Cable started as community antenna television. You weren't paying for content, but rather supporting a community antenna infrastructure and allowing the company providing it to make a fair profit. They should charge for locals to cover equipment and personnel expenses to deliver to us. I would love them for absolutely free, but realize they need to cover expenses and make a reasonable profit.

The OTA stations weren't able to get this money until Congress enacted laws to force retransmission fee negotiations.

Just to note, I was told several years ago that the FOX, WB and UPN (at the time) did not charge rebroadcast fees in the Jackson market. The employee I talked to said that it was much more important to get as many eyeballs as possible for their stations. Hmmm, novel concept.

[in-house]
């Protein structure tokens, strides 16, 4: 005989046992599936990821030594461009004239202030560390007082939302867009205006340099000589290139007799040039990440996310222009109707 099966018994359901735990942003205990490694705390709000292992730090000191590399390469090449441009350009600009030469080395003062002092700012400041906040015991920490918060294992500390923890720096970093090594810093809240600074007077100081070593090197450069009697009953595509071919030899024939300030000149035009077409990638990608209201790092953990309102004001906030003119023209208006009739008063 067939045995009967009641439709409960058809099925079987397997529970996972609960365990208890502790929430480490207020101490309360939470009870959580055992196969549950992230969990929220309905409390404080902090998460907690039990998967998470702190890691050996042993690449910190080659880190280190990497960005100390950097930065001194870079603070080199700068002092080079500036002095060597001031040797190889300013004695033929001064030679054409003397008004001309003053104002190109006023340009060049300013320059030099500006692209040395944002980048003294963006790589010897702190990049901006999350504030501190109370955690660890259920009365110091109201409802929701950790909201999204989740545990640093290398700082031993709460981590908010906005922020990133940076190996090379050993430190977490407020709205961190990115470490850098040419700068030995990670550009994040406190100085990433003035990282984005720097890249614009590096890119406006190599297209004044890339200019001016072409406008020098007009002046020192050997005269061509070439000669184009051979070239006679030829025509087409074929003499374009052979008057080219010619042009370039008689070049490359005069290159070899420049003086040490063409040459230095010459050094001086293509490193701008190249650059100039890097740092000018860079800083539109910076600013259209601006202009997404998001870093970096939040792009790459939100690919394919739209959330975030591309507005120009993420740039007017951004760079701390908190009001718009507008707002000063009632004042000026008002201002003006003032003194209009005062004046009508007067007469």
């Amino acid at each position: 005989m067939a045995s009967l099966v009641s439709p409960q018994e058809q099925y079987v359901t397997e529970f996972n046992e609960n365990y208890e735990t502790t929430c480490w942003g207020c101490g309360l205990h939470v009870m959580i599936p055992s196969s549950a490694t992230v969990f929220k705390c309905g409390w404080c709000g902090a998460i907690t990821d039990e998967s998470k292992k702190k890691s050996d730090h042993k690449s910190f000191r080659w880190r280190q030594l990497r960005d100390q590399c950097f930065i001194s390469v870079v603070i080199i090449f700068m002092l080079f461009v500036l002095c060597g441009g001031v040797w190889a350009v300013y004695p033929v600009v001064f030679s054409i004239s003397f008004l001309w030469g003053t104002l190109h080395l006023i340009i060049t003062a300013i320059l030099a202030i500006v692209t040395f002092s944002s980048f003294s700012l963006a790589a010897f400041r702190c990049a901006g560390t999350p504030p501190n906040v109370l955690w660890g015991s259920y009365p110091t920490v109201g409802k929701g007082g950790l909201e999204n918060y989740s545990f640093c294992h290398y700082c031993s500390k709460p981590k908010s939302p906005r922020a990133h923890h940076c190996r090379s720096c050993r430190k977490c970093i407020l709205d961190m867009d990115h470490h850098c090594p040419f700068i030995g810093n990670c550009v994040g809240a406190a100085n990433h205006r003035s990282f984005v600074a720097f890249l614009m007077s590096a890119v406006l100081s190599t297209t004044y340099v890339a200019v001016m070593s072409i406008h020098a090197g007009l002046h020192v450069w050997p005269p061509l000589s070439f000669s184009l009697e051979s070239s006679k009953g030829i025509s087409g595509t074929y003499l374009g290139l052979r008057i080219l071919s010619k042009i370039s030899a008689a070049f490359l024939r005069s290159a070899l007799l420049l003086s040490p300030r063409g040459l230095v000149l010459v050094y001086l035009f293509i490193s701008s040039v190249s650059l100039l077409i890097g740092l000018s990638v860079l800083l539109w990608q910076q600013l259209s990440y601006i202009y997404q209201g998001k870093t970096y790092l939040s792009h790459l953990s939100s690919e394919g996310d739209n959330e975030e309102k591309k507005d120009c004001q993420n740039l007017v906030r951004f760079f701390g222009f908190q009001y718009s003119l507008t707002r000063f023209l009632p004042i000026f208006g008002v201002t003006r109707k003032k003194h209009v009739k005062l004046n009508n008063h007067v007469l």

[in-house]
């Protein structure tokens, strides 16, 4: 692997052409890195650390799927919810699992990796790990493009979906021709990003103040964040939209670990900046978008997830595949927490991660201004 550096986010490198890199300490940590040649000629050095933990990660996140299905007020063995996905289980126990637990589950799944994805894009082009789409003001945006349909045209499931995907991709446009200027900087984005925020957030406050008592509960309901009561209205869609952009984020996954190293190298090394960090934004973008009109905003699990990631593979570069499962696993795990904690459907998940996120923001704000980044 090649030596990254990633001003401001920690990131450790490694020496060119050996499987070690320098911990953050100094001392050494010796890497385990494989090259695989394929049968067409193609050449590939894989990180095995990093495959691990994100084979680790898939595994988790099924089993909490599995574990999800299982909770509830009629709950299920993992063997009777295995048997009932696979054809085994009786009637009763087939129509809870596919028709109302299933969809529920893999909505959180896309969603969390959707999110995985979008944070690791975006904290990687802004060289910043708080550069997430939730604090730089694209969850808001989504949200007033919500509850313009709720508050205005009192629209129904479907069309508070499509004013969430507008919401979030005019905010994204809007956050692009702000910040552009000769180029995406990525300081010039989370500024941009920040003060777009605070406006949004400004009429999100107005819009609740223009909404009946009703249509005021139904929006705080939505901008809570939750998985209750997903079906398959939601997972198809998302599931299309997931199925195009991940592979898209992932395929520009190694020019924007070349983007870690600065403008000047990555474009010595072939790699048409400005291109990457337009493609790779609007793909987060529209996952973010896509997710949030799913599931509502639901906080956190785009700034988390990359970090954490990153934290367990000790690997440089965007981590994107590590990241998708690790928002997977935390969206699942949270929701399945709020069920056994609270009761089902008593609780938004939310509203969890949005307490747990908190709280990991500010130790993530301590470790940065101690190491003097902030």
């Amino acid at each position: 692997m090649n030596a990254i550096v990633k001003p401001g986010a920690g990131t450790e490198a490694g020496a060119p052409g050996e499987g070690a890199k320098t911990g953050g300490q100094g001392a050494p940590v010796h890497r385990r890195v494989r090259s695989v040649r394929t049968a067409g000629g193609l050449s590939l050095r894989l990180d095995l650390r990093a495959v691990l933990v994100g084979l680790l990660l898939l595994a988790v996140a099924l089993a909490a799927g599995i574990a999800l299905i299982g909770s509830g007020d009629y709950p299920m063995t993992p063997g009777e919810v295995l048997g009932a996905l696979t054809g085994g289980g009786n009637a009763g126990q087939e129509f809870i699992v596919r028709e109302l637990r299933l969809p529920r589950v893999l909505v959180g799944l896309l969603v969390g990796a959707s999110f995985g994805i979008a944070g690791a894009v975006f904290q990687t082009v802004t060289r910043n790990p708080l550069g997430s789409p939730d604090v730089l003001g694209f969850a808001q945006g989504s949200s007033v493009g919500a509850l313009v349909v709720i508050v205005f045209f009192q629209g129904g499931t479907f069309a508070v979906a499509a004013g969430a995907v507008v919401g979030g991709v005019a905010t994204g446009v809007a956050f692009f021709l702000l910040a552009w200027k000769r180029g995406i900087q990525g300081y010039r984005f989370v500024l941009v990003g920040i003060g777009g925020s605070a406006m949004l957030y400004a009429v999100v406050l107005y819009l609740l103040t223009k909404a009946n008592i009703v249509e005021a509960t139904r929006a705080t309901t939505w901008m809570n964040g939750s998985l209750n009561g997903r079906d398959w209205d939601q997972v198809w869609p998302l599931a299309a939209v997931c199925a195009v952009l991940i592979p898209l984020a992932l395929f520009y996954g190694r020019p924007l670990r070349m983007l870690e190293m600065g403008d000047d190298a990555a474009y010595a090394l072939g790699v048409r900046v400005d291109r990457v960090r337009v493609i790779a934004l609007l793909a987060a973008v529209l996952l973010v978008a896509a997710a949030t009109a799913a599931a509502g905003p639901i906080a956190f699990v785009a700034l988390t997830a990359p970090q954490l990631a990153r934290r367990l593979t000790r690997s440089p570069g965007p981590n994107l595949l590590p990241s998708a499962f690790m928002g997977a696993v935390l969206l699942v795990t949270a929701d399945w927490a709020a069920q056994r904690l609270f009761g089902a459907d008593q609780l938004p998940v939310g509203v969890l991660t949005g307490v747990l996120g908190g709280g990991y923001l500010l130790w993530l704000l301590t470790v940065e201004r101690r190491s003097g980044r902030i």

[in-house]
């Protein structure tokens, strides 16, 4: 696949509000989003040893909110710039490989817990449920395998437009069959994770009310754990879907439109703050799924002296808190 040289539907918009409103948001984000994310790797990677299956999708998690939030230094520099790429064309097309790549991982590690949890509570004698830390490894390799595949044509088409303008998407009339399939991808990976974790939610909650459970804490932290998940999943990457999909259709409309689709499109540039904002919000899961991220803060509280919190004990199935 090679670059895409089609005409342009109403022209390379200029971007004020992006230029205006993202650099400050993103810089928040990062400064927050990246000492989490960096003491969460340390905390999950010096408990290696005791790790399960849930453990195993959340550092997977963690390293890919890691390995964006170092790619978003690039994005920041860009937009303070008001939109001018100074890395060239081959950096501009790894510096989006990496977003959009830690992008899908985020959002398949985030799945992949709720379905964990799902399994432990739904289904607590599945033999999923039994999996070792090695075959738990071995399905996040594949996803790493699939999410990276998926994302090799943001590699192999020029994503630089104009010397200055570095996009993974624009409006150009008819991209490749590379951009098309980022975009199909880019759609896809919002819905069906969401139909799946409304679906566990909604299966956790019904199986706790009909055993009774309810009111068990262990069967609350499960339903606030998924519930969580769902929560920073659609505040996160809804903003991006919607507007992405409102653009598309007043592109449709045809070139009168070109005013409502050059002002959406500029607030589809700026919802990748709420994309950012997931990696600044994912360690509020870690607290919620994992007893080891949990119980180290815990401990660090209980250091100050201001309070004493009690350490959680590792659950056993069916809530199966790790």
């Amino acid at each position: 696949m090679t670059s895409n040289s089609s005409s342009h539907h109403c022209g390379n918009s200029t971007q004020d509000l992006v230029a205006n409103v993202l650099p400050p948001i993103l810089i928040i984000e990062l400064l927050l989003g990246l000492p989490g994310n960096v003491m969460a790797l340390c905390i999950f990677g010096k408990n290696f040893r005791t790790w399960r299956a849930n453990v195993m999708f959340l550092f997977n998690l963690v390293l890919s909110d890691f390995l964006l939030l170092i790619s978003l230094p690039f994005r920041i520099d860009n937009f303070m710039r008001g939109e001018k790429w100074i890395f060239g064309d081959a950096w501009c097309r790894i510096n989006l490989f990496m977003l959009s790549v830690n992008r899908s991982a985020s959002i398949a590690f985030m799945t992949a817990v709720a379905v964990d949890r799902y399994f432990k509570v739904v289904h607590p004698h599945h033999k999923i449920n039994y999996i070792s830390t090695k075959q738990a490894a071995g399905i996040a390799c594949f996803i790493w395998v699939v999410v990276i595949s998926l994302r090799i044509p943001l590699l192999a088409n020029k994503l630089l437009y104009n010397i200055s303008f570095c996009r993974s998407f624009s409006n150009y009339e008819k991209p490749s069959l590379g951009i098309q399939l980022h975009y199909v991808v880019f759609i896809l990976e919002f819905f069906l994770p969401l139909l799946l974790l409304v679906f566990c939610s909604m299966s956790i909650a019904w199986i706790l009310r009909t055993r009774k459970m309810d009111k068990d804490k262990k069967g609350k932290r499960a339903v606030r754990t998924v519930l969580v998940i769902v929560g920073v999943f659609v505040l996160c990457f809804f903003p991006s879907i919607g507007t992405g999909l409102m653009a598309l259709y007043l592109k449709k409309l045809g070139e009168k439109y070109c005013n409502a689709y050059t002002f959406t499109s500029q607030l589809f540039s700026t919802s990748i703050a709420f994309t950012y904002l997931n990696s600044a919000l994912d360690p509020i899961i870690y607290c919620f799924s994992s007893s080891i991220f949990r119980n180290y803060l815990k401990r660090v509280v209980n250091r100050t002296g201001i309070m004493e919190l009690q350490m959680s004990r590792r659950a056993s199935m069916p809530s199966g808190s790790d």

#67 OFFLINE   James Long

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Posted 23 June 2010 - 06:55 PM

Stations have the easy choice (every three years) of "Must Carry" or "Consent to Carry". If a station chooses "Must Carry" their signal MUST be carried - but they can't charge.
PBS and other non-comm stations are automatic must carries and cannot choose "consent".

If a station wants carriage over cash they should just elect "Must Carry" and enjoy the eyeballs.

#68 OFFLINE   Flashing_12

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Posted 23 June 2010 - 08:23 PM